Maker Taker

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Three Little Pigs © Florence Lynch Gallery
Maker Taker
Curated by: Christa Maiwald

147 West
29th Street
New York, NY 10001
November 20th, 2008 - January 3rd, 2009
Opening: November 20th, 2008 6:00 PM - 8:00 PM

Tue-Sat 11-6
Lamps, Embroidery, dolls, mixed-media, installation, sculpture


Maker Taker is an exhibition of work by five visual artists, Laurence Hegarty, Christa Maiwald, Jennie Nichols and TOKYO KAMEN, the collaborative duo Akihiko Ando and Eri Uchiyama. The artists deploy hats, dolls, lamps and shoes borne by a range of characters to engage the subjects of pop culture, immoderate consumption, political horror and drunken reverie.
Often staged as parades or processions, Laurence Hegarty's installations and sculptures employ found objects jostling for space alongside stuffed animals hoisting flags, phalanxes of rubber cameras, weapons, and sundry domestic objects. Frequently used are photographs and fragments of writing plundered from poems, psychoanalytical texts, European art cinema, liquor commercials and modernist painting. Hegarty, who has masters degrees in studio art and film studies, trained as a psychotherapist, maintains a private practice in New York City. The overlaps and collisions among studio art, cinema and psychoanalysis shape Hegarty's art making.
The corruption of innocence has always interested Christa Maiwald. Her new installation "Servitude" continues her use of lamps and embroidery to illuminate social injustice. The piece consists of thirteen 16-inch-tall lamps, each draped in a blue, gray or black maid's uniform. Part of each uniform is a white apron that bears the hand-embroidered portrait of a public figure who has overstepped the boundaries governing relationships between employer and employee. Some, like Thomas Jefferson and Strom Thurmond, sired children with a slave and a family housekeeper, respectively. Long Islanders Varsha Mahender Sabhnani and her husband, Mahender Murlidhar Sabhnani, kept two Indonesian women as slaves. Realtor Linda Stein was murdered by an employee she reportedly berated. Some contend that Hillary Clinton's demands helped drive Vince Foster to suicide. The miniature maid's uniforms are a generic symbol of "those who serve." Individually the portraits are like the team symbols on athletic uniforms that imply the identification of servant with master. However, that suggestion of identification is ironic, since collectively the portraits constitute a "hall of shame," a group portrait of specific villains and a representation of class disparity.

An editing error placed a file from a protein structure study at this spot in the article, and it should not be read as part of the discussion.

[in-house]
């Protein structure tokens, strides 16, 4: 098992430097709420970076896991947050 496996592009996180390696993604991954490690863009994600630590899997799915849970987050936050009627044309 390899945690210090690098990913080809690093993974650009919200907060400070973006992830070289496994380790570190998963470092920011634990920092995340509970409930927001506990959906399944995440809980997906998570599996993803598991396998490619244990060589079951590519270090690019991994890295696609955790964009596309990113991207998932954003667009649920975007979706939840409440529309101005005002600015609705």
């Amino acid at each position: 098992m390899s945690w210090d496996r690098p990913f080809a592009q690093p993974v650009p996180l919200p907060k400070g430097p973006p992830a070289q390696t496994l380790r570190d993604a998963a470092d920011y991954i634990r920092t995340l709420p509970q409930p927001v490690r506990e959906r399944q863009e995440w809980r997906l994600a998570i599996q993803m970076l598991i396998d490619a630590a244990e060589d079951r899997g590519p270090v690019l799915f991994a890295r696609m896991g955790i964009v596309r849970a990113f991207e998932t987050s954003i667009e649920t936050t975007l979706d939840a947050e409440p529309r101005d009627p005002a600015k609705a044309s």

New York-based Jennie Nichols is exhibiting an extraordinary collection of unusual hand-made shoes. Her collection explores the enigmatic allure of shoes that has captivated people for centuries, Nichols's investigations are fueled by the mystic and magic of childhood fairy tales and movies, the glamour of high fashion and the silver screen, the sacrifice of comfort for beauty, and the control and manipulation of women's mobility and position in society through foot binding and extremely high platform shoes. Nichols uses shoes as a format to investigate the cultural, social, and personal politics of identity. Her shoes are fragile and tentative yet they have the power of fetishistic objects. They are made of both utilitarian and sensuous materials - metal, human hair, colored wire, sumptuous cloth, wood, or jewels - and appeal on a basic, almost visceral level ultimately evoking desire, indulgence and decadence, along with the fantasy and hope of transformation.
TOKYO KAMEN is a project launched by Tokyo-based artists/fashion designer duo Akihiko Ando and Eri Uchiyama since 2006. They seek a different approach from designing clothes through the creation of masked dolls ('Kamen' means Doll in Japanese) and search a free expression of the chaotic energy swirling in the city of Tokyo. The "VIP Man" series refers in a satirical manner to the accelerated consumer society typically represented by big name-brands with their refined marketing system; the masks of the dolls are made of the paper bags from worldly known brands such as Chanel, Louis Vuitton, etc. that the artists had acquired through Yahoo auction on the internet. On display each doll is compressed in a plastic vacuuming bag, which is commonly used in Japan in order to stock futons or clothes in a limited living space, and piled up on the floor or crammed into a shopping cart as if they are those articles offered at a bargain sale. This setting could be read as an allusion of those who are constantly driven to obtain those fetish items but feel somehow suffocated by chasing after a given value order incessantly.

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